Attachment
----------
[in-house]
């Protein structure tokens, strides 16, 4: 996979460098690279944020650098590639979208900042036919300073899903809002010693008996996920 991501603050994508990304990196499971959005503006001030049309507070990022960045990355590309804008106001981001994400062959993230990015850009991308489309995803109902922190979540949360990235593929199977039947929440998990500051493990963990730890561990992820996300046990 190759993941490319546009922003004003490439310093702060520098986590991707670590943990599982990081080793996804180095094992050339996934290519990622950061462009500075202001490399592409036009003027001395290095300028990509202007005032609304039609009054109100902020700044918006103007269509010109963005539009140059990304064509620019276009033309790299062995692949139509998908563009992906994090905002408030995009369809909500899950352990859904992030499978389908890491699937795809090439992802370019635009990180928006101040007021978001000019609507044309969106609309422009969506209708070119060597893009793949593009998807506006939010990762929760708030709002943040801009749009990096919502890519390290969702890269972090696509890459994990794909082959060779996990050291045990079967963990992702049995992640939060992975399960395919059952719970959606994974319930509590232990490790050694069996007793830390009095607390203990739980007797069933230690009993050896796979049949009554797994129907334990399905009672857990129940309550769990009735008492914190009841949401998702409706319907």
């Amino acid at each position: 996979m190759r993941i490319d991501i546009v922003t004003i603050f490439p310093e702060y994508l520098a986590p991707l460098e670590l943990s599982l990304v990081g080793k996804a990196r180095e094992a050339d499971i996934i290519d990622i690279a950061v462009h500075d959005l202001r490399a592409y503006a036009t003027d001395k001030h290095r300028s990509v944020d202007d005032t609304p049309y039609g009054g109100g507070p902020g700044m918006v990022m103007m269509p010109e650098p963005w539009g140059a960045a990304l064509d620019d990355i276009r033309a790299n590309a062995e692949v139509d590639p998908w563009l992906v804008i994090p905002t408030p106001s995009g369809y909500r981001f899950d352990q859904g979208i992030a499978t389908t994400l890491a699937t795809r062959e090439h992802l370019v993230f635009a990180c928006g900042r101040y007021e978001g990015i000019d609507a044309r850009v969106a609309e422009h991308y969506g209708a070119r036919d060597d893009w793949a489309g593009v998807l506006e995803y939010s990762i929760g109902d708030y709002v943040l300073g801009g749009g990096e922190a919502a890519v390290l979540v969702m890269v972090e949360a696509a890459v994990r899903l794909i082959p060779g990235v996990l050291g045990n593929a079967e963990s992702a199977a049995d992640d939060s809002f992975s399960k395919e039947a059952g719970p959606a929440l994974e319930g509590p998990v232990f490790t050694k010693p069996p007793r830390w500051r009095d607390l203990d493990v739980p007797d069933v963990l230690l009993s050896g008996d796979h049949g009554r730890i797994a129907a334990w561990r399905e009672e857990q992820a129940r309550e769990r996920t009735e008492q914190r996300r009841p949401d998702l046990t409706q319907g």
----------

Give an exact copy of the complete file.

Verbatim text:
[in-house]
């Protein structure tokens, strides 16, 4: 996979460098690279944020650098590639979208900042036919300073899903809002010693008996996920 991501603050994508990304990196499971959005503006001030049309507070990022960045990355590309804008106001981001994400062959993230990015850009991308489309995803109902922190979540949360990235593929199977039947929440998990500051493990963990730890561990992820996300046990 190759993941490319546009922003004003490439310093702060520098986590991707670590943990599982990081080793996804180095094992050339996934290519990622950061462009500075202001490399592409036009003027001395290095300028990509202007005032609304039609009054109100902020700044918006103007269509010109963005539009140059990304064509620019276009033309790299062995692949139509998908563009992906994090905002408030995009369809909500899950352990859904992030499978389908890491699937795809090439992802370019635009990180928006101040007021978001000019609507044309969106609309422009969506209708070119060597893009793949593009998807506006939010990762929760708030709002943040801009749009990096919502890519390290969702890269972090696509890459994990794909082959060779996990050291045990079967963990992702049995992640939060992975399960395919059952719970959606994974319930509590232990490790050694069996007793830390009095607390203990739980007797069933230690009993050896796979049949009554797994129907334990399905009672857990129940309550769990009735008492914190009841949401998702409706319907």
């Amino acid at each position: 996979m190759r993941i490319d991501i546009v922003t004003i603050f490439p310093e702060y994508l520098a986590p991707l460098e670590l943990s599982l990304v990081g080793k996804a990196r180095e094992a050339d499971i996934i290519d990622i690279a950061v462009h500075d959005l202001r490399a592409y503006a036009t003027d001395k001030h290095r300028s990509v944020d202007d005032t609304p049309y039609g009054g109100g507070p902020g700044m918006v990022m103007m269509p010109e650098p963005w539009g140059a960045a990304l064509d620019d990355i276009r033309a790299n590309a062995e692949v139509d590639p998908w563009l992906v804008i994090p905002t408030p106001s995009g369809y909500r981001f899950d352990q859904g979208i992030a499978t389908t994400l890491a699937t795809r062959e090439h992802l370019v993230f635009a990180c928006g900042r101040y007021e978001g990015i000019d609507a044309r850009v969106a609309e422009h991308y969506g209708a070119r036919d060597d893009w793949a489309g593009v998807l506006e995803y939010s990762i929760g109902d708030y709002v943040l300073g801009g749009g990096e922190a919502a890519v390290l979540v969702m890269v972090e949360a696509a890459v994990r899903l794909i082959p060779g990235v996990l050291g045990n593929a079967e963990s992702a199977a049995d992640d939060s809002f992975s399960k395919e039947a059952g719970p959606a929440l994974e319930g509590p998990v232990f490790t050694k010693p069996p007793r830390w500051r009095d607390l203990d493990v739980p007797d069933v963990l230690l009993s050896g008996d796979h049949g009554r730890i797994a129907a334990w561990r399905e009672e857990q992820a129940r309550e769990r996920t009735e008492q914190r996300r009841p949401d998702l046990t409706q319907g």